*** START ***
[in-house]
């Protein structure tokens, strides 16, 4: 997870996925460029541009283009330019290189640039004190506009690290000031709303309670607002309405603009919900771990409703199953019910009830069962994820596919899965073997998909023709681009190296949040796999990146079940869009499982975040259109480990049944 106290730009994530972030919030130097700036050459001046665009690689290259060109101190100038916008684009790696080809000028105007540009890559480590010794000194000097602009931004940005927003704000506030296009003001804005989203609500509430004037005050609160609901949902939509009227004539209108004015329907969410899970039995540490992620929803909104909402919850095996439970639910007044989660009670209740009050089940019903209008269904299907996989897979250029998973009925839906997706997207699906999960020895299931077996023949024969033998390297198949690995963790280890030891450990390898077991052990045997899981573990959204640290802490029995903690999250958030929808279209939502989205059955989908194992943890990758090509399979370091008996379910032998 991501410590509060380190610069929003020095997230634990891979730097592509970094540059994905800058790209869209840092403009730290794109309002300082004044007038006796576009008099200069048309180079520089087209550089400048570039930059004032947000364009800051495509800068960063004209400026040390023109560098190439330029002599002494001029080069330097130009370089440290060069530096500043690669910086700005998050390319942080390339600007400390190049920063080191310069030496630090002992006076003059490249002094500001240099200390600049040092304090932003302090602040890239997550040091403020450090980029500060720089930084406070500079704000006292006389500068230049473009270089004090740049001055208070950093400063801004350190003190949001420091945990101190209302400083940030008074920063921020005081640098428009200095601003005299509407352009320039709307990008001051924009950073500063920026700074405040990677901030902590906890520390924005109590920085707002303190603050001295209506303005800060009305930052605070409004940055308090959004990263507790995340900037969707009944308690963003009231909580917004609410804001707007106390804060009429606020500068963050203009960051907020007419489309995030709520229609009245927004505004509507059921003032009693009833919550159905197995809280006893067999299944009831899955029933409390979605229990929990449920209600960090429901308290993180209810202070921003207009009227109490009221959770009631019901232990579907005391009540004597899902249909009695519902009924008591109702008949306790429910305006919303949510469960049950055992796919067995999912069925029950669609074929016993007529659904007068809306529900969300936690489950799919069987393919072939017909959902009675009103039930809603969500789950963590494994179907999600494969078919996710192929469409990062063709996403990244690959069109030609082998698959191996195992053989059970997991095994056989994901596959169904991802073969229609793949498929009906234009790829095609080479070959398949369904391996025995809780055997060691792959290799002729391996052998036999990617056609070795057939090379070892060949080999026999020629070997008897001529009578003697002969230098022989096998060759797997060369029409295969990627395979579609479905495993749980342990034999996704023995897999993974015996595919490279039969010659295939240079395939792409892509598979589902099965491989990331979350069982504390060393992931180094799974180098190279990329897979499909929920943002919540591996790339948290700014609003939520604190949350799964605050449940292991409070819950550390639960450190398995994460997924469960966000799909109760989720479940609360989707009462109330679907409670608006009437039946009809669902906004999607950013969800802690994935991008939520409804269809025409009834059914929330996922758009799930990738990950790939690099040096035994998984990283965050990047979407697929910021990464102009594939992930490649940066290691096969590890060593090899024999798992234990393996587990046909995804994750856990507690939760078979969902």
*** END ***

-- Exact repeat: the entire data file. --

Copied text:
[in-house]
């Protein structure tokens, strides 16, 4: 997870996925460029541009283009330019290189640039004190506009690290000031709303309670607002309405603009919900771990409703199953019910009830069962994820596919899965073997998909023709681009190296949040796999990146079940869009499982975040259109480990049944 106290730009994530972030919030130097700036050459001046665009690689290259060109101190100038916008684009790696080809000028105007540009890559480590010794000194000097602009931004940005927003704000506030296009003001804005989203609500509430004037005050609160609901949902939509009227004539209108004015329907969410899970039995540490992620929803909104909402919850095996439970639910007044989660009670209740009050089940019903209008269904299907996989897979250029998973009925839906997706997207699906999960020895299931077996023949024969033998390297198949690995963790280890030891450990390898077991052990045997899981573990959204640290802490029995903690999250958030929808279209939502989205059955989908194992943890990758090509399979370091008996379910032998 991501410590509060380190610069929003020095997230634990891979730097592509970094540059994905800058790209869209840092403009730290794109309002300082004044007038006796576009008099200069048309180079520089087209550089400048570039930059004032947000364009800051495509800068960063004209400026040390023109560098190439330029002599002494001029080069330097130009370089440290060069530096500043690669910086700005998050390319942080390339600007400390190049920063080191310069030496630090002992006076003059490249002094500001240099200390600049040092304090932003302090602040890239997550040091403020450090980029500060720089930084406070500079704000006292006389500068230049473009270089004090740049001055208070950093400063801004350190003190949001420091945990101190209302400083940030008074920063921020005081640098428009200095601003005299509407352009320039709307990008001051924009950073500063920026700074405040990677901030902590906890520390924005109590920085707002303190603050001295209506303005800060009305930052605070409004940055308090959004990263507790995340900037969707009944308690963003009231909580917004609410804001707007106390804060009429606020500068963050203009960051907020007419489309995030709520229609009245927004505004509507059921003032009693009833919550159905197995809280006893067999299944009831899955029933409390979605229990929990449920209600960090429901308290993180209810202070921003207009009227109490009221959770009631019901232990579907005391009540004597899902249909009695519902009924008591109702008949306790429910305006919303949510469960049950055992796919067995999912069925029950669609074929016993007529659904007068809306529900969300936690489950799919069987393919072939017909959902009675009103039930809603969500789950963590494994179907999600494969078919996710192929469409990062063709996403990244690959069109030609082998698959191996195992053989059970997991095994056989994901596959169904991802073969229609793949498929009906234009790829095609080479070959398949369904391996025995809780055997060691792959290799002729391996052998036999990617056609070795057939090379070892060949080999026999020629070997008897001529009578003697002969230098022989096998060759797997060369029409295969990627395979579609479905495993749980342990034999996704023995897999993974015996595919490279039969010659295939240079395939792409892509598979589902099965491989990331979350069982504390060393992931180094799974180098190279990329897979499909929920943002919540591996790339948290700014609003939520604190949350799964605050449940292991409070819950550390639960450190398995994460997924469960966000799909109760989720479940609360989707009462109330679907409670608006009437039946009809669902906004999607950013969800802690994935991008939520409804269809025409009834059914929330996922758009799930990738990950790939690099040096035994998984990283965050990047979407697929910021990464102009594939992930490649940066290691096969590890060593090899024999798992234990393996587990046909995804994750856990507690939760078979969902």